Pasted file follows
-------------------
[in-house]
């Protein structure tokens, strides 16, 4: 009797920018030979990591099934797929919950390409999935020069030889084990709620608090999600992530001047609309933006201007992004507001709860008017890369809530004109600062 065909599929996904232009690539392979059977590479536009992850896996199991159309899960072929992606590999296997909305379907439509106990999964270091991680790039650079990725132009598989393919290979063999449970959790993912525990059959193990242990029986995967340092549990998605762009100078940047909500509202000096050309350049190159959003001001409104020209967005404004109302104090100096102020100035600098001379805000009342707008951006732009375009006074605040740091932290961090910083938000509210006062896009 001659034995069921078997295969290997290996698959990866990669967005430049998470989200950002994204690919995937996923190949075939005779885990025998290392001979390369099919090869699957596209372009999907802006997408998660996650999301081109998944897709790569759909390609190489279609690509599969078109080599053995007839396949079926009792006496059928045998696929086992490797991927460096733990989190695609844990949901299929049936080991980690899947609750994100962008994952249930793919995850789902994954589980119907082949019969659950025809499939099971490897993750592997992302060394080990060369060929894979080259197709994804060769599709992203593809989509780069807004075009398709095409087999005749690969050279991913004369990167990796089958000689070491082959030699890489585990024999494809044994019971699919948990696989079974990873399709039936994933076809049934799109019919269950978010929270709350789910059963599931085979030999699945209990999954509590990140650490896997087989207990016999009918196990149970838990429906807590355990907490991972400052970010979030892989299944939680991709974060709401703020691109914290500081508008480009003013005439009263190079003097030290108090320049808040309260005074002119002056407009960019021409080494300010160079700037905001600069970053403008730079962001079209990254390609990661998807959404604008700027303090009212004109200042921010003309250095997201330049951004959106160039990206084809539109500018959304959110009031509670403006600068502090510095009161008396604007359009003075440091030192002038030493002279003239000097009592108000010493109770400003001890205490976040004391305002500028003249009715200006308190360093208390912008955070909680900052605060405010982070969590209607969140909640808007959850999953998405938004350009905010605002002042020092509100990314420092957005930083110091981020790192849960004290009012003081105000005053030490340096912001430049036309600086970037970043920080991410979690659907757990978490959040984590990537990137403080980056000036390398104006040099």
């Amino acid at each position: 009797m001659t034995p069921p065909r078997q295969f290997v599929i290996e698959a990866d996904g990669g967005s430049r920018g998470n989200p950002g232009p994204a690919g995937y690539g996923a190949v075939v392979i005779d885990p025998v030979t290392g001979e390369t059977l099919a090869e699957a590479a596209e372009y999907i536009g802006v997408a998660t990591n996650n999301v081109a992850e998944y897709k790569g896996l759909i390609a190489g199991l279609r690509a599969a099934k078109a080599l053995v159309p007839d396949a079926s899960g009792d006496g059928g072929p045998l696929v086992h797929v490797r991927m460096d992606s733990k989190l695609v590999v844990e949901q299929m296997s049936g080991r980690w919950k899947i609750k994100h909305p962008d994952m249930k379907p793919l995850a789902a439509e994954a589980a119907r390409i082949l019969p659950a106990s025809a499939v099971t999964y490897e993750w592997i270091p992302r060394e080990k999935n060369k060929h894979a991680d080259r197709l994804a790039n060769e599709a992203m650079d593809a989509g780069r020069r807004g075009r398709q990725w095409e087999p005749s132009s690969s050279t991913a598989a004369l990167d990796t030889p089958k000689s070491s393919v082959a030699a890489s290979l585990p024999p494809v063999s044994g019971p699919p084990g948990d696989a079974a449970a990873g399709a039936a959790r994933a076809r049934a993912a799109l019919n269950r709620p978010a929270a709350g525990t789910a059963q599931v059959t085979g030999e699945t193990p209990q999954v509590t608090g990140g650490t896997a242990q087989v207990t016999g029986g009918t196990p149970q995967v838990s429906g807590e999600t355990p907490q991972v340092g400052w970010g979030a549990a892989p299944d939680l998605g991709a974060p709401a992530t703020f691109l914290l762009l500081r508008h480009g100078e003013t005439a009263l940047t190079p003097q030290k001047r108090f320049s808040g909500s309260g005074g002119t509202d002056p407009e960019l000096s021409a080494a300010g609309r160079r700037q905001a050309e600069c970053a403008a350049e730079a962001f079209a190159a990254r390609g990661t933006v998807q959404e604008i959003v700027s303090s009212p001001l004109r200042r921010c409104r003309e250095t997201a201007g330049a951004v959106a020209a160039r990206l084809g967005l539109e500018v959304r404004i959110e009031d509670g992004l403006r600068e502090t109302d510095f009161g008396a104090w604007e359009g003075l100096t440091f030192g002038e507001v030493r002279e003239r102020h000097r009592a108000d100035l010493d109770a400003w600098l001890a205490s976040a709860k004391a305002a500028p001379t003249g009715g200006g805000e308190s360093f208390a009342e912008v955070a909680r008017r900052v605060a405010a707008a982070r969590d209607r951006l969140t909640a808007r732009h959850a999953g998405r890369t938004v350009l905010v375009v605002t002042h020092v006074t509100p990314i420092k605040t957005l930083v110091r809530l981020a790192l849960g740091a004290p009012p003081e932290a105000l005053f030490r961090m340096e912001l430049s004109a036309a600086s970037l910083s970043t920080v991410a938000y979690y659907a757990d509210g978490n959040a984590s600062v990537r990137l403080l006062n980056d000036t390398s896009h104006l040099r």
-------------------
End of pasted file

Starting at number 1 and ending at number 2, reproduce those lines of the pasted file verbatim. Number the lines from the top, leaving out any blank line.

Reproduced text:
[in-house]
């Protein structure tokens, strides 16, 4: 009797920018030979990591099934797929919950390409999935020069030889084990709620608090999600992530001047609309933006201007992004507001709860008017890369809530004109600062 065909599929996904232009690539392979059977590479536009992850896996199991159309899960072929992606590999296997909305379907439509106990999964270091991680790039650079990725132009598989393919290979063999449970959790993912525990059959193990242990029986995967340092549990998605762009100078940047909500509202000096050309350049190159959003001001409104020209967005404004109302104090100096102020100035600098001379805000009342707008951006732009375009006074605040740091932290961090910083938000509210006062896009 001659034995069921078997295969290997290996698959990866990669967005430049998470989200950002994204690919995937996923190949075939005779885990025998290392001979390369099919090869699957596209372009999907802006997408998660996650999301081109998944897709790569759909390609190489279609690509599969078109080599053995007839396949079926009792006496059928045998696929086992490797991927460096733990989190695609844990949901299929049936080991980690899947609750994100962008994952249930793919995850789902994954589980119907082949019969659950025809499939099971490897993750592997992302060394080990060369060929894979080259197709994804060769599709992203593809989509780069807004075009398709095409087999005749690969050279991913004369990167990796089958000689070491082959030699890489585990024999494809044994019971699919948990696989079974990873399709039936994933076809049934799109019919269950978010929270709350789910059963599931085979030999699945209990999954509590990140650490896997087989207990016999009918196990149970838990429906807590355990907490991972400052970010979030892989299944939680991709974060709401703020691109914290500081508008480009003013005439009263190079003097030290108090320049808040309260005074002119002056407009960019021409080494300010160079700037905001600069970053403008730079962001079209990254390609990661998807959404604008700027303090009212004109200042921010003309250095997201330049951004959106160039990206084809539109500018959304959110009031509670403006600068502090510095009161008396604007359009003075440091030192002038030493002279003239000097009592108000010493109770400003001890205490976040004391305002500028003249009715200006308190360093208390912008955070909680900052605060405010982070969590209607969140909640808007959850999953998405938004350009905010605002002042020092509100990314420092957005930083110091981020790192849960004290009012003081105000005053030490340096912001430049036309600086970037970043920080991410979690659907757990978490959040984590990537990137403080980056000036390398104006040099």